With reactive, on-demand work orders, you often have little to no choice when it comes to choosing resources. It’s simply a question of who’s closest and available. But with PMs, you’re scheduling everything ahead of time, which means you can now match your resources’ skill sets to specific tasks. For more routine maintenance, assign newer technicians, while more senior technicians are likely better suited to more complex tasks.  

Just as often, it’s not a question of experience but background trade. Your electricians can check the wiring and control panels on the production line, while mechanics need to work on the fleet.        

Create data-packed PMs 

Here’s one of the many ways modern facility management software makes setting up a good PM program so much easier. Unlike a few lines on a scrap of paper or tiny cells in a spreadsheet, there’s endless room to add information on a digital work order. You can include everything technicians need to close out PMs properly and efficiently, including: 

  • Step-by-step instructions 
  • Customizable checklists 
  • Digital images, schematics, and OEM manuals 
  • Associated parts and materials 
  • Complete asset maintenance and repair histories 

A good platform even has interactive digital floor plans. 

Right away, the team does every task properly because technicians never have to run back to the office for a manual, chase down a supervisor for help, or worst-case scenario, just wing it and hope for the best. 

And long-term, you’re capturing the team’s “tribal knowledge,” which reduces key man risk, and establishing and enforcing standard operating procedures that meet best practices. Because the team’s collective know-how is safely inside the software, you don’t have to worry about losing critical knowledge when someone leaves or retires. And because everyone is doing the same work the same way, it’s easier to troubleshoot when needed.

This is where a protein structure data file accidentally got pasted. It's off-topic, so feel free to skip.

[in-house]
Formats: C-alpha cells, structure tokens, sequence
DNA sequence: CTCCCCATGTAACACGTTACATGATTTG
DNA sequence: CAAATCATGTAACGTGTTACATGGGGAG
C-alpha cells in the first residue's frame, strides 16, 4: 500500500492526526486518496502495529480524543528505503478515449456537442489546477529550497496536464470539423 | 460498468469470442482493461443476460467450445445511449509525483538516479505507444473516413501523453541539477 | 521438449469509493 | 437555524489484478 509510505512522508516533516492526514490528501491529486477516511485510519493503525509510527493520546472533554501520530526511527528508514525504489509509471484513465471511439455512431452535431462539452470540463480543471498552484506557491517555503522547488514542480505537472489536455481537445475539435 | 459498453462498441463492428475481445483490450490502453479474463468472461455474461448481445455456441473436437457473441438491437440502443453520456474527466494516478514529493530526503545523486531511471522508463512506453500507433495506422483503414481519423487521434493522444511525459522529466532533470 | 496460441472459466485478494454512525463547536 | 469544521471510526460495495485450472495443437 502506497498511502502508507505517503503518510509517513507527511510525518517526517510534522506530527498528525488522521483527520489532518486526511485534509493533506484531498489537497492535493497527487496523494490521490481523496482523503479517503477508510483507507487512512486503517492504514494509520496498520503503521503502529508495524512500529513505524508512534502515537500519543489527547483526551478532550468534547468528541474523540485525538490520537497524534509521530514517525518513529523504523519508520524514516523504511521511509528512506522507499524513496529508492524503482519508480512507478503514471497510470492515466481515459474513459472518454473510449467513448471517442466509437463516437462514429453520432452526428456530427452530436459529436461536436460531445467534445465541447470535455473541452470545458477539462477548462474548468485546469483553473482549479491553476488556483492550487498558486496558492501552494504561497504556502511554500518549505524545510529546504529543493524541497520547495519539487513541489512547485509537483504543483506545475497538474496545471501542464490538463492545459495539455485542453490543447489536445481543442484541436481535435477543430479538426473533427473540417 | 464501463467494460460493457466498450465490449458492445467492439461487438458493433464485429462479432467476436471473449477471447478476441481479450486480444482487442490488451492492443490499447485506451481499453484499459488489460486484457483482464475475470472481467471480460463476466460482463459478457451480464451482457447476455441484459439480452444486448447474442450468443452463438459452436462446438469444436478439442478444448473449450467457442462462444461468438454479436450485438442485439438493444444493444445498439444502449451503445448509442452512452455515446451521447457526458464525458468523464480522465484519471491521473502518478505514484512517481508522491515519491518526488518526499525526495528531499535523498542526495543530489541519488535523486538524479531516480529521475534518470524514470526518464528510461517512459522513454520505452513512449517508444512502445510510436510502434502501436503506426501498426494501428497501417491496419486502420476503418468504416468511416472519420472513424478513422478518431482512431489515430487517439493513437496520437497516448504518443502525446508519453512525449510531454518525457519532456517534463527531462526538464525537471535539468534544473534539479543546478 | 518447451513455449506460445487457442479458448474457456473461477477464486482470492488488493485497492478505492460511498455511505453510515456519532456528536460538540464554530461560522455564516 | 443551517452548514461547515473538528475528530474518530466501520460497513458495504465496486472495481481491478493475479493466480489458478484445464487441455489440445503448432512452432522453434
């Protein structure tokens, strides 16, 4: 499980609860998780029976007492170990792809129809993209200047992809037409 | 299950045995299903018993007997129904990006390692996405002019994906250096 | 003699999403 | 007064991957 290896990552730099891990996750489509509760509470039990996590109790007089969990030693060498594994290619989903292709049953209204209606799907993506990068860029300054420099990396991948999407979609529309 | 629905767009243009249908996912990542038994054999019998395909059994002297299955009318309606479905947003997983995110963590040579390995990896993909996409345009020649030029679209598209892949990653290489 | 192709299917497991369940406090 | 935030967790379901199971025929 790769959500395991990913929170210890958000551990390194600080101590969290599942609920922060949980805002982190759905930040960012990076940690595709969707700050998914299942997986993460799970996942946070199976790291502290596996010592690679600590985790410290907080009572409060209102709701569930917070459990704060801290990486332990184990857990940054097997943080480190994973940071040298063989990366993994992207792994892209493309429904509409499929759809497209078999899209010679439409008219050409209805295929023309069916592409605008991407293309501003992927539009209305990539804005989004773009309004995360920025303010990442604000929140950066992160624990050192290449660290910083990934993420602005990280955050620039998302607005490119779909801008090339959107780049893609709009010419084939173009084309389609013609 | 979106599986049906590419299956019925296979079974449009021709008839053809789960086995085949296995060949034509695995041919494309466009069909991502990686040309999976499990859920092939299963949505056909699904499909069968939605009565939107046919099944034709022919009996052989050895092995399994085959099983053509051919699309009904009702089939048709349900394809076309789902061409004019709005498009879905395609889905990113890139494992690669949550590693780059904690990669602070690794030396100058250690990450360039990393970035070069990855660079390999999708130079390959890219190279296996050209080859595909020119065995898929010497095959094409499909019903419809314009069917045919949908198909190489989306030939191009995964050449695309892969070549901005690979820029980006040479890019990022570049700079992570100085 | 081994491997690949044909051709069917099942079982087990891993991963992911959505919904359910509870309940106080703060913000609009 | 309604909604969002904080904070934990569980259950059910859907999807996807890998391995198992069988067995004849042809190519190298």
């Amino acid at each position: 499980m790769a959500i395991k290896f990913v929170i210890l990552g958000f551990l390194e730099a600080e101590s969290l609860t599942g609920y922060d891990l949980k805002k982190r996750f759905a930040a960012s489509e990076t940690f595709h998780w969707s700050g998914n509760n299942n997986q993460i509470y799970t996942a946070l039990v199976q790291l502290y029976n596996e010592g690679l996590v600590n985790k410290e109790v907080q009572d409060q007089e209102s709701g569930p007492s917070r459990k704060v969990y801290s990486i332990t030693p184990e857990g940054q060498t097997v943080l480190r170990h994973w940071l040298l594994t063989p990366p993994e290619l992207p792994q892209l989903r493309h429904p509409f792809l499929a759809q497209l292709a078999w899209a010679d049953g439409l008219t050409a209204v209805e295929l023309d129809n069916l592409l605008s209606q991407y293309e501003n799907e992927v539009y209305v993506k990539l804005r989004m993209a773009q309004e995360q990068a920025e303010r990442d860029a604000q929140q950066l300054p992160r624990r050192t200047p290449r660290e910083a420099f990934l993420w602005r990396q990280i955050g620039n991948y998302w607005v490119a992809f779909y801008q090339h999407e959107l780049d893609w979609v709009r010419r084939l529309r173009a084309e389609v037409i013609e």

Step 4: Define success, and track progress 

Make sure to set realistic goals. It’s important to remember that your PM program is only going to help prevent certain types of failures, generally issues connected to misuse and wear. But it won’t reduce the number of infant mortality failures, usually the result of poorly manufactured assets, and random failures, which are hard to predict. 

And make sure to set quantifiable goals that help you track the program’s success. When people go on a diet, they get on the scale once a week. They don’t bother tracking their height or shoe size because those numbers don’t tell them anything about progress toward a determined goal. 

 There are many key performance indicators (KPIs) to choose from when tracking a PM program. 

For example, you can look at planned maintenance percentage (PMP), which is the percentage of your total maintenance hours that are planned. Knowing where to aim takes some benchmarking, and it’s industry specific, but many departments hope to have 80% planned vs 20% on-demand. 

You can also look at your preventive maintenance compliance (PMC), which tells you the percentage of scheduled PMs completed within a set time. If your PMC is low, you’re missing a lot of your PMs. You do need to be careful with this maintenance KPI, though, because both late and on-time PMs count as completed.

So, the team might be weeks behind on all PMs, but if they’re eventually completed them in the time you’re tracking, the PMC still looks great. To make the KPI more descriptive, you can only count PMs the team completed within 10% of the interval. So, a PM the team does once a month would have to be completed within three days of its original due date. 

Preventive maintenance helps you get ahead of problems, where it’s always easier, faster, and cheaper to work. Setting up a PM program is a multistep process, but it’s also iterative. You need to keep going back and refining your work at each step to ensure the maintenance team is as effective and efficient as possible. 

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Jonathan writes about asset management, maintenance software, and SaaS solutions in his role as a digital content creator at Eptura. He covers trends across industries, including fleet, manufacturing, healthcare, and hospitality, with a focus on delivering thought leadership with actionable insights. Earlier in his career, he wrote textbooks, edited NPC dialogue for video games, and taught English as a foreign language. He hold a master's degree in journalism.